- Digital Entertainment Subscription Billing Models: companies like Netflix, Disney+, Apple TV+, Amazon Prime, Hulu, Peacock etc for video and Spotify, Pandora, Radio Tunes etc for audio
- Maintenance and Repair Subscription Billing Models: companies like landscaping, pest control, heating & cooling, as well as other common maintenance needs
Which brings us to the million dollar question, when do we max out on all of these monthly/annual subscriptions? When do we reach, “peak subscription;” that light-bulb moment when we realize we need to start eliminating some of these expenses.
It was that very question that finally got me to sit down and review our monthly household subscriptions and total things up. It’s something I’ve been meaning to do anyway, but Fred’s blog was the spark that put me in action.
Here’s our entertainment subscription list:
- Amazon Prime
- Frndly TV
- Apple TV+
- Washington Post
- Time Magazine
- The Atlantic
- Consumer Reports
- Radio Tunes
- Pandora Premium
- Sling TV
Now, to make most of these digital entertainment subscriptions work, we need to subscribe to an internet service and since we use many of these services on our iPhones, we also need to add in our monthly call/text/data plan too.
Our monthly cost is $228 or $2,736 annually.
Fred reveals that in the upcoming Techsurvey 2022, two-thirds of the people in his survey now agree with the statement, “I am concerned about the growing number of subscription fees I’m paying for media content.”
I urge you to sit down with your bills and do an audit of your household’s entertainments subscription expenses. If you are like us, you didn’t subscribe to all of them at the same time, but added them one-by-one over a period of years.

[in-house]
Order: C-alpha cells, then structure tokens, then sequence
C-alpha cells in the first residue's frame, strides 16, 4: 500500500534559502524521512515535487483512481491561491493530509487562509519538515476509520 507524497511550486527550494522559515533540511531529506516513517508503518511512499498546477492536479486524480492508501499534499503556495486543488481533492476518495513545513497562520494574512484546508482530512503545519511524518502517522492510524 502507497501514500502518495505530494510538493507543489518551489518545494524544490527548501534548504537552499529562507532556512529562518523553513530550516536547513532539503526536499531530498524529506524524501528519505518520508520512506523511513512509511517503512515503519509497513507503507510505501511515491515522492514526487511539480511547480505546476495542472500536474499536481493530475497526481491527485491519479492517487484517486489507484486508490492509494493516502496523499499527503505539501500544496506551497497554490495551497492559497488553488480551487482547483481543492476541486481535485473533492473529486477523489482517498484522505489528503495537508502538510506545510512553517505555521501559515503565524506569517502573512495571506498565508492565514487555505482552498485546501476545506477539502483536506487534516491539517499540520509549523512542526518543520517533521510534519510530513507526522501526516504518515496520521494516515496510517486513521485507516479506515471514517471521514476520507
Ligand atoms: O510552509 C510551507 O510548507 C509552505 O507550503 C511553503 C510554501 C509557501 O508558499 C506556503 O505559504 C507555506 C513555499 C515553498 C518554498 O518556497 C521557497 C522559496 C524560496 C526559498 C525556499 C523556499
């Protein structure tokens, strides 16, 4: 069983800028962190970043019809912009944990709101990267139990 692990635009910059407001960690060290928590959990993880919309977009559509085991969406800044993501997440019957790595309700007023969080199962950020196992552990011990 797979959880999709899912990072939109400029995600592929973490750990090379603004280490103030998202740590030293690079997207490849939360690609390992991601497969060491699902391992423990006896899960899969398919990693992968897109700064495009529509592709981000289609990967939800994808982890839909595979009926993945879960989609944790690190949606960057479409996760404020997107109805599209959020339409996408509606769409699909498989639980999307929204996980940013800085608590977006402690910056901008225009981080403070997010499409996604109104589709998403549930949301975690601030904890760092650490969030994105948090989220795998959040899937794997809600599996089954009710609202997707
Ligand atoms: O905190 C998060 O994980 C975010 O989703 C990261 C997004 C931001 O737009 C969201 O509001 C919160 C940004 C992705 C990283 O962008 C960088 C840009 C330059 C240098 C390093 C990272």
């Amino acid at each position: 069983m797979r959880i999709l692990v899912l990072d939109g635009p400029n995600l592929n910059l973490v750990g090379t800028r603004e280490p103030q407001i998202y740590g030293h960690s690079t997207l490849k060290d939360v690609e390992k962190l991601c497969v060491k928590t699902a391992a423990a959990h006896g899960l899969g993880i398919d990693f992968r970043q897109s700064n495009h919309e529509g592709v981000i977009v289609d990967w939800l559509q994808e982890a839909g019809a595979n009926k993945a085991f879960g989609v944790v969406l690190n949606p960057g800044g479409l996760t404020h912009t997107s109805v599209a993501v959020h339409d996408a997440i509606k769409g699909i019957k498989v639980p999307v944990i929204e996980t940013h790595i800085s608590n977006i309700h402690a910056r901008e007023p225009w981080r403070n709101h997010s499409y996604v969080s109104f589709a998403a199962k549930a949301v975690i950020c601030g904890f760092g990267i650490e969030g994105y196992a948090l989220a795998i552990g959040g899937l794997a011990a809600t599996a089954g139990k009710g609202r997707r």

The problem for all of us, comes to making a “Sophie’s Choice” of our media subscriptions. We love them all and trying to decide which ones to eliminate is NOT an easy decision.
What one learns when they are faced with this decision is that we are “happily hooked” on all of them.
Commercial radio and TV operators also need to realize as the subscription economy for entertainment continues to grow, the number of hours in a person’s day is finite, and our time with subscription media means little is left over for OTA radio/TV.
People will spend their time, on those media services
they spend their money with.
4 responses to “Subscription Media”
Why would consumers pay for over the air or streaming radio when there is already Sirius XM. In my opinion, the industry would have to provide programming that is unique to that space. This would require greater investment by radio for which there is no motivation to improve or innovate. Radio is a slow burn into insignificant reach. Some former radio personalities are going the podcast route with paid subscriptions or monetizing on Substack.
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Excellent observations Victor. Thank You for contributing to the discussion.
One of the more annoyingly repetitive ads I’m seeing on my iOS Youtube app ALL. THE, TIME. is for an app called “TrueBill” that’s supposed to make it easy to find subscriptions you’ve forgotten about and easy to unsubscribe from them. We have DEFINITELY reached, and passed, peak subscription.
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I think you may be right Aaron. -DT